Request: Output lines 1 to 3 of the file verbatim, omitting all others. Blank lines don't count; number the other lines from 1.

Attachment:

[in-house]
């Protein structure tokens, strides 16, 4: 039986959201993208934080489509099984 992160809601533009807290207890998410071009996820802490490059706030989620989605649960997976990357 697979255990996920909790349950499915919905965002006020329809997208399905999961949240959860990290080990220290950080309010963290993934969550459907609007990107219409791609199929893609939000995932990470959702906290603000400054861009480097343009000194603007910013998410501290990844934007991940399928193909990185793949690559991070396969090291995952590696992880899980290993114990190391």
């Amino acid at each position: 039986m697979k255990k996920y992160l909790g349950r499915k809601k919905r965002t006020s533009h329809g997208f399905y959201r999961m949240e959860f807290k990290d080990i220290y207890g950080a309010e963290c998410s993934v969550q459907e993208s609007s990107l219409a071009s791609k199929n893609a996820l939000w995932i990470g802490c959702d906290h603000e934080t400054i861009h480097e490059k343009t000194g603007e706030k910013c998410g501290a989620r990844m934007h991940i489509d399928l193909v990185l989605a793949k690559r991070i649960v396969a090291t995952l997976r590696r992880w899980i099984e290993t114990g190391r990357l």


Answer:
[in-house]
């Protein structure tokens, strides 16, 4: 039986959201993208934080489509099984 992160809601533009807290207890998410071009996820802490490059706030989620989605649960997976990357 697979255990996920909790349950499915919905965002006020329809997208399905999961949240959860990290080990220290950080309010963290993934969550459907609007990107219409791609199929893609939000995932990470959702906290603000400054861009480097343009000194603007910013998410501290990844934007991940399928193909990185793949690559991070396969090291995952590696992880899980290993114990190391």
């Amino acid at each position: 039986m697979k255990k996920y992160l909790g349950r499915k809601k919905r965002t006020s533009h329809g997208f399905y959201r999961m949240e959860f807290k990290d080990i220290y207890g950080a309010e963290c998410s993934v969550q459907e993208s609007s990107l219409a071009s791609k199929n893609a996820l939000w995932i990470g802490c959702d906290h603000e934080t400054i861009h480097e490059k343009t000194g603007e706030k910013c998410g501290a989620r990844m934007h991940i489509d399928l193909v990185l989605a793949k690559r991070i649960v396969a090291t995952l997976r590696r992880w899980i099984e290993t114990g190391r990357l």